May 26, 2010

why summer is not my soulmate.

So, this is the moment in the year when people start gushing about the fun, early phases of their relationships with Summer. They can't shut up about Summer, how dreamy he is and how long they've waited for him, and then they go and display sloppy, nauseating PDAs all over the place.

I don't blame them, really. I can see the appeal. See it, but definitely can't feel it. Summer and I have this strained relationship where he is the little brother who follows me around and smothers me the minute I sit still, and I just put up with him and wait for him to get bored with me, because I'm too nice to yell at him to lay off with all these other Summer-lovers around, ready to judge me up and down for not liking summer.

This is the norm for me, but this week at work is amplifying it because the two-story, 100-square-feet reception area I work in is the only section of our building that has inexplicably decided to go on strike. The summer air in every other office area is whipped into submission, but in mine it's allowed to run amuck. Or, not so much run amuck as plop down and unpack its 18 suitcases all over the damn place with no regard for anybody else's personal space.

I'm told the landlord has been called to evict the insensitive punk, but in the meantime I sit in the 81 degrees and perspire. A lot. And what's worse is, I get sleepy. I'm sure I sound a little bit drunk when I answer the phone. And you can only cut back the layers of clothing so much before it starts to get problematic.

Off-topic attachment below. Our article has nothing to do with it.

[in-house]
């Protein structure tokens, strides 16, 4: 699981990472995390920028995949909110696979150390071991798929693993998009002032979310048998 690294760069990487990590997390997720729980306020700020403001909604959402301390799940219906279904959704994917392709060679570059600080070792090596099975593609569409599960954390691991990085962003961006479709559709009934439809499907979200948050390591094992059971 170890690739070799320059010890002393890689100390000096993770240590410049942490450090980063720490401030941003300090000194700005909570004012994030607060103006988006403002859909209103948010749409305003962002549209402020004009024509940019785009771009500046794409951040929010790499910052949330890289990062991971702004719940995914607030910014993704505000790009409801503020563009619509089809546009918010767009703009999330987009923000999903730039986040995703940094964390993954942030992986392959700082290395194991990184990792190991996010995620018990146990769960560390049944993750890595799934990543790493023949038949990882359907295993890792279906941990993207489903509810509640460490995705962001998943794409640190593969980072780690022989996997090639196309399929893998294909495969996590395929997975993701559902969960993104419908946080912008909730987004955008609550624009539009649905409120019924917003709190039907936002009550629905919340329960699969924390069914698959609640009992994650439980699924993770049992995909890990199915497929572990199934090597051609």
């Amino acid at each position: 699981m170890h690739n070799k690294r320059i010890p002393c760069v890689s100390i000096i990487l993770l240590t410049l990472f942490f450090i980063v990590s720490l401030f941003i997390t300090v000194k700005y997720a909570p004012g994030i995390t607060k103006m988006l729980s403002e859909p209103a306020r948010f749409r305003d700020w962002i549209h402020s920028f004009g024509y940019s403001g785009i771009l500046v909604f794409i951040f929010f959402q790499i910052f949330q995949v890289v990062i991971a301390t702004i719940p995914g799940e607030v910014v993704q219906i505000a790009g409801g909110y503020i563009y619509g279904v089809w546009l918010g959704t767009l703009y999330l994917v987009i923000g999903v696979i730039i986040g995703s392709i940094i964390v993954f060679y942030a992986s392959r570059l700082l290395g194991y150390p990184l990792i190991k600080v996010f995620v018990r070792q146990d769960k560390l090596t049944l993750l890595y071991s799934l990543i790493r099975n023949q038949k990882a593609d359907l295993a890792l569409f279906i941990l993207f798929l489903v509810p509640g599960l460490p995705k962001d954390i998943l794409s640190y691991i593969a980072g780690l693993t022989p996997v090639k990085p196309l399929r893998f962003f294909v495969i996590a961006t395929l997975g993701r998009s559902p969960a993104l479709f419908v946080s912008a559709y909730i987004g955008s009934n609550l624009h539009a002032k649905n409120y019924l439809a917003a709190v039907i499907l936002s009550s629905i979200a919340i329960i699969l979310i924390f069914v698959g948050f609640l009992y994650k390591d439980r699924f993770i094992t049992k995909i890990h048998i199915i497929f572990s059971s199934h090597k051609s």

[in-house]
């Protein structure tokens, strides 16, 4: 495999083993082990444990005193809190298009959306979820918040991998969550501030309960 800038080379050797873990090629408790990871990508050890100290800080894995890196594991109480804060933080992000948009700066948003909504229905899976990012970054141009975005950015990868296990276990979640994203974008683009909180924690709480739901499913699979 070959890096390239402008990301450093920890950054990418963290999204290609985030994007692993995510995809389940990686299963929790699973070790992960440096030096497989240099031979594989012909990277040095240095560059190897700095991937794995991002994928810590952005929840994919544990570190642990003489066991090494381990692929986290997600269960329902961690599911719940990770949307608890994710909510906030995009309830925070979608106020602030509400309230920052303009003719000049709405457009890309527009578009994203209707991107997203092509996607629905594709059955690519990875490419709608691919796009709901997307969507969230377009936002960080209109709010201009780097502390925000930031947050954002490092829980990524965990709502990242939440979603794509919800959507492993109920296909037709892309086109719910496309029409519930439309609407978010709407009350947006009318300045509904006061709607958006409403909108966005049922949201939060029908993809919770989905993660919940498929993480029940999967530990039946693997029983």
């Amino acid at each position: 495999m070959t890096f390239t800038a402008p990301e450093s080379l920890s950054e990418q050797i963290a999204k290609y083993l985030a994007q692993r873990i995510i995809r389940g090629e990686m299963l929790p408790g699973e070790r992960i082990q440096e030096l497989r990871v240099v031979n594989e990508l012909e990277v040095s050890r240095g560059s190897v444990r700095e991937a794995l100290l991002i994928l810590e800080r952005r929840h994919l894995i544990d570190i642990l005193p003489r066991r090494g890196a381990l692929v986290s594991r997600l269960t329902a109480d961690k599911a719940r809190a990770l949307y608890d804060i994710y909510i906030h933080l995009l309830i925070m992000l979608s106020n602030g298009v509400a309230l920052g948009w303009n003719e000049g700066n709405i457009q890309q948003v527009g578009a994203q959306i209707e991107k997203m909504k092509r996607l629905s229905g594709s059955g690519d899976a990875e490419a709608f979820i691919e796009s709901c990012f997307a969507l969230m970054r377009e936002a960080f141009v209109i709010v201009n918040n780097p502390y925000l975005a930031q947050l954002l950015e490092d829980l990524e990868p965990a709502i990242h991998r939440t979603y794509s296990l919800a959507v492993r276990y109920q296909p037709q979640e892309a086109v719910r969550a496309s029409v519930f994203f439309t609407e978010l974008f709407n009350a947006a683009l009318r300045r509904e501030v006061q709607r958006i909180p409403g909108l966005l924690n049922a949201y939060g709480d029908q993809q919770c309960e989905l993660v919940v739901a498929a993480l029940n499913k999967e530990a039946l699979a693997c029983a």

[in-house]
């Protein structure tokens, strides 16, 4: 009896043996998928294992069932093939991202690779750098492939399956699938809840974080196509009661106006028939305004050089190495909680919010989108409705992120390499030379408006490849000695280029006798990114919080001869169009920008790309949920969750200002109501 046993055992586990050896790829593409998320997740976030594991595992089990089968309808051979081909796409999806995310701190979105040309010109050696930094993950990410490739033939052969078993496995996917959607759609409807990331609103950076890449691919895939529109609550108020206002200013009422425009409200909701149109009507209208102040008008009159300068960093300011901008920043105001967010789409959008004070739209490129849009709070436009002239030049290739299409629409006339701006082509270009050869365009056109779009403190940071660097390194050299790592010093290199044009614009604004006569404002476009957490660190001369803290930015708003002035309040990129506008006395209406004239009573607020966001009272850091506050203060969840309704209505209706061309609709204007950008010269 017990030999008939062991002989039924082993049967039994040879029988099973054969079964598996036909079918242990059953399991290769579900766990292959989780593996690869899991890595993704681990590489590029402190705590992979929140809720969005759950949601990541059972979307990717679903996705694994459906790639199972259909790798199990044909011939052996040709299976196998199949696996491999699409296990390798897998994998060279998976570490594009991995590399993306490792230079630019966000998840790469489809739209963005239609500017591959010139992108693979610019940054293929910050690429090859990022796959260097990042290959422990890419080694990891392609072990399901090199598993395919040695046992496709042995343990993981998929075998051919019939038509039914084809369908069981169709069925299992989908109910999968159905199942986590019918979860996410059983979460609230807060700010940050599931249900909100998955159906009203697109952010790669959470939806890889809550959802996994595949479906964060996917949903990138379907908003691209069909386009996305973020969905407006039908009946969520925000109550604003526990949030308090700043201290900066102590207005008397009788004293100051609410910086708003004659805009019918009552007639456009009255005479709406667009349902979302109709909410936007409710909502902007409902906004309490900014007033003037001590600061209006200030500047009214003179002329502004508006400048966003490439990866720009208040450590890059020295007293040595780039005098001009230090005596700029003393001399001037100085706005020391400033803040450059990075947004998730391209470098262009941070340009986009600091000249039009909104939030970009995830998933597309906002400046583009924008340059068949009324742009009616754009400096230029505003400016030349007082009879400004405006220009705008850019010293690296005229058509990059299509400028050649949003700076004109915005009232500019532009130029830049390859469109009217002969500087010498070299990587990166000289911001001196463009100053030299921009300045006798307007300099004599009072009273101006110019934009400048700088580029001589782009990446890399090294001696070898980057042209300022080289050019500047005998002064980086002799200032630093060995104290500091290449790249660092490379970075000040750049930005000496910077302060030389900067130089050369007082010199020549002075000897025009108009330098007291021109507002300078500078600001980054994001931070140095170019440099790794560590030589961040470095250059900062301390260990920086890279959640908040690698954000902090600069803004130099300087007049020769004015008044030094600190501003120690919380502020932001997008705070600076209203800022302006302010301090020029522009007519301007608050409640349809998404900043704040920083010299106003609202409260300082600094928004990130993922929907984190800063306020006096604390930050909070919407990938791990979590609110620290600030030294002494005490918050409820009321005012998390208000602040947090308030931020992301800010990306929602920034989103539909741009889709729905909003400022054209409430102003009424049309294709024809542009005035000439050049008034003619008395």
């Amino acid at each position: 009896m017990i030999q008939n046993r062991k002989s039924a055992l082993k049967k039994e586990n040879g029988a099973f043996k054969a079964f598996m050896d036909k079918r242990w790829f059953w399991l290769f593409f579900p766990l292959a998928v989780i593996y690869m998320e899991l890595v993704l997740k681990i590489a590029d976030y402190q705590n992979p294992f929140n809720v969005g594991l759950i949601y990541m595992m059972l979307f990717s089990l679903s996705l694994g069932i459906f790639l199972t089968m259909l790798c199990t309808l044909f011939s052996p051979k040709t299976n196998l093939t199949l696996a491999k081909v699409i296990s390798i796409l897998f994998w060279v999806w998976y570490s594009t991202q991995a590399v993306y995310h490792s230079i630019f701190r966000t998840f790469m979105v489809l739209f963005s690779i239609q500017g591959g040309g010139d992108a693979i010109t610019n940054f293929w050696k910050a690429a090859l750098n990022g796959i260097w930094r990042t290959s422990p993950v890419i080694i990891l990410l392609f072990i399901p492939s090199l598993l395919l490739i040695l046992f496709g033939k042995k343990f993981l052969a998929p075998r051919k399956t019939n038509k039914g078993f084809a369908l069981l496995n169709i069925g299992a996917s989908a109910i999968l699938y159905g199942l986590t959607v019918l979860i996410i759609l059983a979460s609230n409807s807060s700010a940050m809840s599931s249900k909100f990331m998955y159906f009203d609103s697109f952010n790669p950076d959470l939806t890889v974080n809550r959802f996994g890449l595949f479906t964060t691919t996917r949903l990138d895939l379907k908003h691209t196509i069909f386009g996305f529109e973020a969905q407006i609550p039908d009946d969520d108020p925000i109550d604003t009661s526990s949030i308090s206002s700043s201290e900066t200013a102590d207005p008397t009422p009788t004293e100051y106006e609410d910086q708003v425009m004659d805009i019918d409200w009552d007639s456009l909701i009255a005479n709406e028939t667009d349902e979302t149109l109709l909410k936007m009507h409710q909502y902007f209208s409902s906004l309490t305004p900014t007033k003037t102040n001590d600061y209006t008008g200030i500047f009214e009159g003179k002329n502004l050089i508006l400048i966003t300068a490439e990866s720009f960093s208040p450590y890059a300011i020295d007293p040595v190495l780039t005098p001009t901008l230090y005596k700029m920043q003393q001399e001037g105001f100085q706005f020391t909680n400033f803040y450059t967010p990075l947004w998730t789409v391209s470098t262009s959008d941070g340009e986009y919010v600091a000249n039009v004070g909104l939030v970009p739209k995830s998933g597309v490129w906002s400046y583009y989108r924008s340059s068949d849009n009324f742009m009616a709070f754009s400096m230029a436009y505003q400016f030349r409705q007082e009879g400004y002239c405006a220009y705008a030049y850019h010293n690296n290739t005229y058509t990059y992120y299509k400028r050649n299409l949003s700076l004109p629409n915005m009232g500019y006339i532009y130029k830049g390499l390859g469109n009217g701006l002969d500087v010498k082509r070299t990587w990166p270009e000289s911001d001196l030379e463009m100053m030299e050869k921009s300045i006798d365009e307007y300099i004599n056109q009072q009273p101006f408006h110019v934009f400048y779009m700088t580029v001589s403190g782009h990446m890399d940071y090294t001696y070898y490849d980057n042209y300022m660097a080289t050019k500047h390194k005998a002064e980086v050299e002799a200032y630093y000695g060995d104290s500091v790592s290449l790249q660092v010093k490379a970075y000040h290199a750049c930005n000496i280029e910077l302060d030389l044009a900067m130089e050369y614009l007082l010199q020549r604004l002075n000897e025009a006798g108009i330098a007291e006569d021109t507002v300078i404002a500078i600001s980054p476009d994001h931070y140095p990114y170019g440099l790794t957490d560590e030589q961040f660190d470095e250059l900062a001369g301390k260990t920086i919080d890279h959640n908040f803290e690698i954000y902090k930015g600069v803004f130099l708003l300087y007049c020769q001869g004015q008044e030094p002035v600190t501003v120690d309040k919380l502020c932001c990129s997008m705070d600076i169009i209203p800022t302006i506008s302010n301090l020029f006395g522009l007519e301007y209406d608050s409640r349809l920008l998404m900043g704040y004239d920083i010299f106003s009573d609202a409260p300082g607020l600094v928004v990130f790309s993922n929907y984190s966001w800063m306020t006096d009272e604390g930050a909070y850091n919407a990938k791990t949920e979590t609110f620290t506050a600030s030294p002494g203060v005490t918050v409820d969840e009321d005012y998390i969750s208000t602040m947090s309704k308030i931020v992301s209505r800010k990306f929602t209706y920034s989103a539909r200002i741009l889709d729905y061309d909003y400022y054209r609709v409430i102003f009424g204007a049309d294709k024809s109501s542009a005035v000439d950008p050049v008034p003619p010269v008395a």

Maybe it's the time of year, but today the sitting and perspiring and the buzzing of my wee fan brought back some vivid memories of elementary school. I spent 1st through 4th grade in an ancient, dank, prison/labyrinth of a school, complete with desk-and-chair combos with seats worn shiny by thousands of squirrely kids' butts. Boys had to wear slacks and girls had to wear skirts at this school, and the feeling of sweaty legs sticking to those wooden seats will forever live in the corner of my brain that also houses The Trumpet of the Swan, times tables, cursive, and phonics. Going to school was always just a hair more impossible when you had to sweat the whole day long, knowing summer break was just within reach.

Now, when I'm sitting and sweating, instead of wanting to eat a popsicle and climb a tree and ride my bike around, I just want to take a nap.

Okay, I'll still take the popsicle.

May 13, 2010

I have
immortal longings in me.
- Shakespeare, "Antony and Cleopatra"

I have in me:

An 88-year-old Jewish woman who plays mahjong and saves her tea bags and knits and says things like "six to one, half-dozen to the other" and "whippersnapper" and "Lord willing and the creek don't rise..." (okay, maybe she's not Jewish.)

A 62-year-old hippie who wears multiple loud floral prints at the same time, wears too much jewelry, talks about composting too much, and throws an unforgettable garden party.

A ten-year-old book-swallowing nerd. Although that's really just the same as the current 26-year-old nerd.

What's funny is, most days I don't feel the age that I am.

May 7, 2010

no judgement, please.

Okay. Confession time.

Today felt more like the Ides of March than the first week of May- chilly and steadily raining. And for some reason, my day at work just draaaaaaaaaagged. I'm already bored just trying to come up with a way to describe how slow it was. So, it being miserable and boring and Friday, I was anxious to get home and take off my stupid clicky work shoes and wrinkly work clothes and put on pajamas. (It may be disturbing, but I go straight to pj's at roughly 5pm every day of the work week. I need to get out more.)
However, be it the rain or the Friday crazies, traffic was uncooperative and frankly, a little belligerent. (No idea if I spelled that right.) Traffic and I have a tense relationship anyway, but there's no reasoning with it when it gets in a mood like that. Incorrigible is a good word for it. So I called my On-star (read: husband) who gave me the most reasonable route home from the nearest exit off the highway.

I wasn't sure where I was at first, but then I recognized enough landmarks to realize I was near the Hamilton Cemetery, so out of curiosity I pulled off the road to check it out.